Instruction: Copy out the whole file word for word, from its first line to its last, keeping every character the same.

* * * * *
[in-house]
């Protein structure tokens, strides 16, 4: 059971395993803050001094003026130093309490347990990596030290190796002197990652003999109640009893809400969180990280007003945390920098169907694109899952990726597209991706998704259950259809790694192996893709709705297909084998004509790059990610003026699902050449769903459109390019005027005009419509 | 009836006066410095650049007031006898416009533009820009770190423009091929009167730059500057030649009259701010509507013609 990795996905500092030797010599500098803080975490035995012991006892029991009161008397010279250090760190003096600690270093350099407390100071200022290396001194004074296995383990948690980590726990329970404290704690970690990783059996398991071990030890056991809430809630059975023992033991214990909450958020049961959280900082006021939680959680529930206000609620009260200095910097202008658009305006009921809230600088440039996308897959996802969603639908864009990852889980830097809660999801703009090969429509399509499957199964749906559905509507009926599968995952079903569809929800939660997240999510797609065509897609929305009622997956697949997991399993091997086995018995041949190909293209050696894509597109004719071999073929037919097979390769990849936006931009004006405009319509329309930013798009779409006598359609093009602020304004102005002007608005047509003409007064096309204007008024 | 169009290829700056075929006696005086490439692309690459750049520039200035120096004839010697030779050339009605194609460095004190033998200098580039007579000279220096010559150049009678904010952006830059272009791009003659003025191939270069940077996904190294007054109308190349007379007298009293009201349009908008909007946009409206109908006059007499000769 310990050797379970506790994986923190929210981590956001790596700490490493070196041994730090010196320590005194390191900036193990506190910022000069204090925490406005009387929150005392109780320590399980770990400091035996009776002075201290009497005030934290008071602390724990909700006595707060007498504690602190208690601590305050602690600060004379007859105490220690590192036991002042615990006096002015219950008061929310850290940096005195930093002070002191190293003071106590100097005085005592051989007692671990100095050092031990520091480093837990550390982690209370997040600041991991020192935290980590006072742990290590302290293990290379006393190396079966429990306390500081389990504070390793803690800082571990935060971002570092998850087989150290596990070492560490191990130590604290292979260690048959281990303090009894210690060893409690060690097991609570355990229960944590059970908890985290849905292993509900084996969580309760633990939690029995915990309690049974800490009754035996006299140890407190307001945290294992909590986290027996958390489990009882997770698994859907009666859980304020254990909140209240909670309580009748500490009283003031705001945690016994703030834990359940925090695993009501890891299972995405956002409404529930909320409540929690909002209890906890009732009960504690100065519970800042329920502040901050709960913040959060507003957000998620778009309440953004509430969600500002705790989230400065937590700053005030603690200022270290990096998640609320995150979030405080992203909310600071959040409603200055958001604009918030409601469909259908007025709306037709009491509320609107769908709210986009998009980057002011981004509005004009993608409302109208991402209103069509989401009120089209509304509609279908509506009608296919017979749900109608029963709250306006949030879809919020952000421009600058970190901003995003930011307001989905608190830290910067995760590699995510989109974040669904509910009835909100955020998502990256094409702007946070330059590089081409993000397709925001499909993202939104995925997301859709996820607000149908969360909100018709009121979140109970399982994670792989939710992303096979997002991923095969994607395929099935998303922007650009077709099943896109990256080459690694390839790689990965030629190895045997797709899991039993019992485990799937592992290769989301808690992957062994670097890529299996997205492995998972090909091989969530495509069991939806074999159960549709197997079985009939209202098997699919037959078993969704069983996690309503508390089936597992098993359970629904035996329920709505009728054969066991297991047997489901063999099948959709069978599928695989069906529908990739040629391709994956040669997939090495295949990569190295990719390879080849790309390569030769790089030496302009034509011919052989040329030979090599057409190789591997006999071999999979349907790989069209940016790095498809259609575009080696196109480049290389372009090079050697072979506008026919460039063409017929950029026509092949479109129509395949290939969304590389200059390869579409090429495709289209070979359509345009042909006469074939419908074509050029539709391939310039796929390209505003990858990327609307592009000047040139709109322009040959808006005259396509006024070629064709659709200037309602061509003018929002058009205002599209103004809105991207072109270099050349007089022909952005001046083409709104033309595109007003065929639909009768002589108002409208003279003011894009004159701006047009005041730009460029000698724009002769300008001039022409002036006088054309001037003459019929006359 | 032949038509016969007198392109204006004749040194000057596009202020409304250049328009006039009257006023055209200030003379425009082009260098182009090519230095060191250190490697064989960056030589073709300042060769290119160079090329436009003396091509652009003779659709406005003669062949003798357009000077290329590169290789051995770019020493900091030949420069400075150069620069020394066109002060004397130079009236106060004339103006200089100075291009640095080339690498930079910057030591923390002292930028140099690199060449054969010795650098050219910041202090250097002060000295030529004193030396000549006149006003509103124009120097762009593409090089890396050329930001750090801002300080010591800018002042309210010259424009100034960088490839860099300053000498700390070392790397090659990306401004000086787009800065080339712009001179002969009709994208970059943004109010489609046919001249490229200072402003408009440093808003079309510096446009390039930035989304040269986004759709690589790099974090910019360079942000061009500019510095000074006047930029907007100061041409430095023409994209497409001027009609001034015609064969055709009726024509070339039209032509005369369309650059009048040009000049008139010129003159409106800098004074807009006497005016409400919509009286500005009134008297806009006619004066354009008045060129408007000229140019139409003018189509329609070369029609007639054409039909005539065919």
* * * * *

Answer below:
[in-house]
């Protein structure tokens, strides 16, 4: 059971395993803050001094003026130093309490347990990596030290190796002197990652003999109640009893809400969180990280007003945390920098169907694109899952990726597209991706998704259950259809790694192996893709709705297909084998004509790059990610003026699902050449769903459109390019005027005009419509 | 009836006066410095650049007031006898416009533009820009770190423009091929009167730059500057030649009259701010509507013609 990795996905500092030797010599500098803080975490035995012991006892029991009161008397010279250090760190003096600690270093350099407390100071200022290396001194004074296995383990948690980590726990329970404290704690970690990783059996398991071990030890056991809430809630059975023992033991214990909450958020049961959280900082006021939680959680529930206000609620009260200095910097202008658009305006009921809230600088440039996308897959996802969603639908864009990852889980830097809660999801703009090969429509399509499957199964749906559905509507009926599968995952079903569809929800939660997240999510797609065509897609929305009622997956697949997991399993091997086995018995041949190909293209050696894509597109004719071999073929037919097979390769990849936006931009004006405009319509329309930013798009779409006598359609093009602020304004102005002007608005047509003409007064096309204007008024 | 169009290829700056075929006696005086490439692309690459750049520039200035120096004839010697030779050339009605194609460095004190033998200098580039007579000279220096010559150049009678904010952006830059272009791009003659003025191939270069940077996904190294007054109308190349007379007298009293009201349009908008909007946009409206109908006059007499000769 310990050797379970506790994986923190929210981590956001790596700490490493070196041994730090010196320590005194390191900036193990506190910022000069204090925490406005009387929150005392109780320590399980770990400091035996009776002075201290009497005030934290008071602390724990909700006595707060007498504690602190208690601590305050602690600060004379007859105490220690590192036991002042615990006096002015219950008061929310850290940096005195930093002070002191190293003071106590100097005085005592051989007692671990100095050092031990520091480093837990550390982690209370997040600041991991020192935290980590006072742990290590302290293990290379006393190396079966429990306390500081389990504070390793803690800082571990935060971002570092998850087989150290596990070492560490191990130590604290292979260690048959281990303090009894210690060893409690060690097991609570355990229960944590059970908890985290849905292993509900084996969580309760633990939690029995915990309690049974800490009754035996006299140890407190307001945290294992909590986290027996958390489990009882997770698994859907009666859980304020254990909140209240909670309580009748500490009283003031705001945690016994703030834990359940925090695993009501890891299972995405956002409404529930909320409540929690909002209890906890009732009960504690100065519970800042329920502040901050709960913040959060507003957000998620778009309440953004509430969600500002705790989230400065937590700053005030603690200022270290990096998640609320995150979030405080992203909310600071959040409603200055958001604009918030409601469909259908007025709306037709009491509320609107769908709210986009998009980057002011981004509005004009993608409302109208991402209103069509989401009120089209509304509609279908509506009608296919017979749900109608029963709250306006949030879809919020952000421009600058970190901003995003930011307001989905608190830290910067995760590699995510989109974040669904509910009835909100955020998502990256094409702007946070330059590089081409993000397709925001499909993202939104995925997301859709996820607000149908969360909100018709009121979140109970399982994670792989939710992303096979997002991923095969994607395929099935998303922007650009077709099943896109990256080459690694390839790689990965030629190895045997797709899991039993019992485990799937592992290769989301808690992957062994670097890529299996997205492995998972090909091989969530495509069991939806074999159960549709197997079985009939209202098997699919037959078993969704069983996690309503508390089936597992098993359970629904035996329920709505009728054969066991297991047997489901063999099948959709069978599928695989069906529908990739040629391709994956040669997939090495295949990569190295990719390879080849790309390569030769790089030496302009034509011919052989040329030979090599057409190789591997006999071999999979349907790989069209940016790095498809259609575009080696196109480049290389372009090079050697072979506008026919460039063409017929950029026509092949479109129509395949290939969304590389200059390869579409090429495709289209070979359509345009042909006469074939419908074509050029539709391939310039796929390209505003990858990327609307592009000047040139709109322009040959808006005259396509006024070629064709659709200037309602061509003018929002058009205002599209103004809105991207072109270099050349007089022909952005001046083409709104033309595109007003065929639909009768002589108002409208003279003011894009004159701006047009005041730009460029000698724009002769300008001039022409002036006088054309001037003459019929006359 | 032949038509016969007198392109204006004749040194000057596009202020409304250049328009006039009257006023055209200030003379425009082009260098182009090519230095060191250190490697064989960056030589073709300042060769290119160079090329436009003396091509652009003779659709406005003669062949003798357009000077290329590169290789051995770019020493900091030949420069400075150069620069020394066109002060004397130079009236106060004339103006200089100075291009640095080339690498930079910057030591923390002292930028140099690199060449054969010795650098050219910041202090250097002060000295030529004193030396000549006149006003509103124009120097762009593409090089890396050329930001750090801002300080010591800018002042309210010259424009100034960088490839860099300053000498700390070392790397090659990306401004000086787009800065080339712009001179002969009709994208970059943004109010489609046919001249490229200072402003408009440093808003079309510096446009390039930035989304040269986004759709690589790099974090910019360079942000061009500019510095000074006047930029907007100061041409430095023409994209497409001027009609001034015609064969055709009726024509070339039209032509005369369309650059009048040009000049008139010129003159409106800098004074807009006497005016409400919509009286500005009134008297806009006619004066354009008045060129408007000229140019139409003018189509329609070369029609007639054409039909005539065919």